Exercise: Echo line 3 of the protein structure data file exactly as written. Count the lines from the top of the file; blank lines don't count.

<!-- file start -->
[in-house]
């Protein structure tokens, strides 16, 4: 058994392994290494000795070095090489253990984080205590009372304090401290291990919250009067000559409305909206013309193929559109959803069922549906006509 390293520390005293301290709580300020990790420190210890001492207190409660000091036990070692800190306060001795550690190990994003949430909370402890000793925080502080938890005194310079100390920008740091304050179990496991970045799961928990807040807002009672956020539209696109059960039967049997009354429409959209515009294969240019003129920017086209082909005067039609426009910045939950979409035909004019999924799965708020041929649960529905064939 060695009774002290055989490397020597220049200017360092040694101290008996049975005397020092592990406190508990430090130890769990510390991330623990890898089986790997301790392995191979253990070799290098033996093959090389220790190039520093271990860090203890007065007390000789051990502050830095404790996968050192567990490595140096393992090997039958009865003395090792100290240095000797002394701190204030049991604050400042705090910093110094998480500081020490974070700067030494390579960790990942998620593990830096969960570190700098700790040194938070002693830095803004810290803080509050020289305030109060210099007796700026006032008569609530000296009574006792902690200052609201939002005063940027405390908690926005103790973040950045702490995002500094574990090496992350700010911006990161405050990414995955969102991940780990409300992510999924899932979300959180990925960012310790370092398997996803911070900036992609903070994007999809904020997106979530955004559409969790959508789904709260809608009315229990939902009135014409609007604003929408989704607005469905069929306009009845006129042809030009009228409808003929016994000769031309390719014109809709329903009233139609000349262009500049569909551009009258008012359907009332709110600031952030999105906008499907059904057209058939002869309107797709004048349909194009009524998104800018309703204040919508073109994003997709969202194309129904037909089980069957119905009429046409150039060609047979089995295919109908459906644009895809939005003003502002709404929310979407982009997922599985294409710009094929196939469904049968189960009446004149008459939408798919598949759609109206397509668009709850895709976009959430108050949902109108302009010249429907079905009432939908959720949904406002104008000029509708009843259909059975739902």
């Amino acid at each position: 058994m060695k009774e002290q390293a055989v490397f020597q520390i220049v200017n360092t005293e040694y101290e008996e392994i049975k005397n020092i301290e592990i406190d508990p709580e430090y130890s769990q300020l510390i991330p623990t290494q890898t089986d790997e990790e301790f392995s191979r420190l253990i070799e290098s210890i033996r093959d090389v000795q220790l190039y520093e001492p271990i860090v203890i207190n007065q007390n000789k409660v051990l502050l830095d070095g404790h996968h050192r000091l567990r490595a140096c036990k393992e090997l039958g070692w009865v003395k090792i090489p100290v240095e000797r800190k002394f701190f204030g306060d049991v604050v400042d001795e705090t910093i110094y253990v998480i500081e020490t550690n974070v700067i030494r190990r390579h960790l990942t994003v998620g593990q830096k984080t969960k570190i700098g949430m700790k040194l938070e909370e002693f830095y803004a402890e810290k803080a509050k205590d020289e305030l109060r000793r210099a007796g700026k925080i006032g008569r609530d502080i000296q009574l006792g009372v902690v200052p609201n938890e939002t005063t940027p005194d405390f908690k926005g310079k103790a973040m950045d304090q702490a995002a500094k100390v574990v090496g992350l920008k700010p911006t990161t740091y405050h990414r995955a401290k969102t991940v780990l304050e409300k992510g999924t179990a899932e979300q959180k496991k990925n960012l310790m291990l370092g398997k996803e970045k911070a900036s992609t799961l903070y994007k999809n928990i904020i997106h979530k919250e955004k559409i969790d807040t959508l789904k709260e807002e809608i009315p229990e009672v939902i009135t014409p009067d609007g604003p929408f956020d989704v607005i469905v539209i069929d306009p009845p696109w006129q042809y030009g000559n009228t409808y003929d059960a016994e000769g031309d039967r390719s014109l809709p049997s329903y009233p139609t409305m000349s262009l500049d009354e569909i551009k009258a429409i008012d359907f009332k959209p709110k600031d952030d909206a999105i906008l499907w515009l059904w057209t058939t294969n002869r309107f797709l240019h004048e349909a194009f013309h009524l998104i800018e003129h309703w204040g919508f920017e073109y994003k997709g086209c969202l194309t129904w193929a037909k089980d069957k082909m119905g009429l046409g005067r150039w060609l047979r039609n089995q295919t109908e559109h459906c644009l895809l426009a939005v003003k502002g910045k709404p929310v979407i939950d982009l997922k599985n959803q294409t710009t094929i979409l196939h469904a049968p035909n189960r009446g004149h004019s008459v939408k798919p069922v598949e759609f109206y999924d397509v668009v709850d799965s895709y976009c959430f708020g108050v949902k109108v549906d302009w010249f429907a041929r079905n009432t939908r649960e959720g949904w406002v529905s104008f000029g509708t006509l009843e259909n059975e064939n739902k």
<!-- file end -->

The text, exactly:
């Amino acid at each position: 058994m060695k009774e002290q390293a055989v490397f020597q520390i220049v200017n360092t005293e040694y101290e008996e392994i049975k005397n020092i301290e592990i406190d508990p709580e430090y130890s769990q300020l510390i991330p623990t290494q890898t089986d790997e990790e301790f392995s191979r420190l253990i070799e290098s210890i033996r093959d090389v000795q220790l190039y520093e001492p271990i860090v203890i207190n007065q007390n000789k409660v051990l502050l830095d070095g404790h996968h050192r000091l567990r490595a140096c036990k393992e090997l039958g070692w009865v003395k090792i090489p100290v240095e000797r800190k002394f701190f204030g306060d049991v604050v400042d001795e705090t910093i110094y253990v998480i500081e020490t550690n974070v700067i030494r190990r390579h960790l990942t994003v998620g593990q830096k984080t969960k570190i700098g949430m700790k040194l938070e909370e002693f830095y803004a402890e810290k803080a509050k205590d020289e305030l109060r000793r210099a007796g700026k925080i006032g008569r609530d502080i000296q009574l006792g009372v902690v200052p609201n938890e939002t005063t940027p005194d405390f908690k926005g310079k103790a973040m950045d304090q702490a995002a500094k100390v574990v090496g992350l920008k700010p911006t990161t740091y405050h990414r995955a401290k969102t991940v780990l304050e409300k992510g999924t179990a899932e979300q959180k496991k990925n960012l310790m291990l370092g398997k996803e970045k911070a900036s992609t799961l903070y994007k999809n928990i904020i997106h979530k919250e955004k559409i969790d807040t959508l789904k709260e807002e809608i009315p229990e009672v939902i009135t014409p009067d609007g604003p929408f956020d989704v607005i469905v539209i069929d306009p009845p696109w006129q042809y030009g000559n009228t409808y003929d059960a016994e000769g031309d039967r390719s014109l809709p049997s329903y009233p139609t409305m000349s262009l500049d009354e569909i551009k009258a429409i008012d359907f009332k959209p709110k600031d952030d909206a999105i906008l499907w515009l059904w057209t058939t294969n002869r309107f797709l240019h004048e349909a194009f013309h009524l998104i800018e003129h309703w204040g919508f920017e073109y994003k997709g086209c969202l194309t129904w193929a037909k089980d069957k082909m119905g009429l046409g005067r150039w060609l047979r039609n089995q295919t109908e559109h459906c644009l895809l426009a939005v003003k502002g910045k709404p929310v979407i939950d982009l997922k599985n959803q294409t710009t094929i979409l196939h469904a049968p035909n189960r009446g004149h004019s008459v939408k798919p069922v598949e759609f109206y999924d397509v668009v709850d799965s895709y976009c959430f708020g108050v949902k109108v549906d302009w010249f429907a041929r079905n009432t939908r649960e959720g949904w406002v529905s104008f000029g509708t006509l009843e259909n059975e064939n739902k």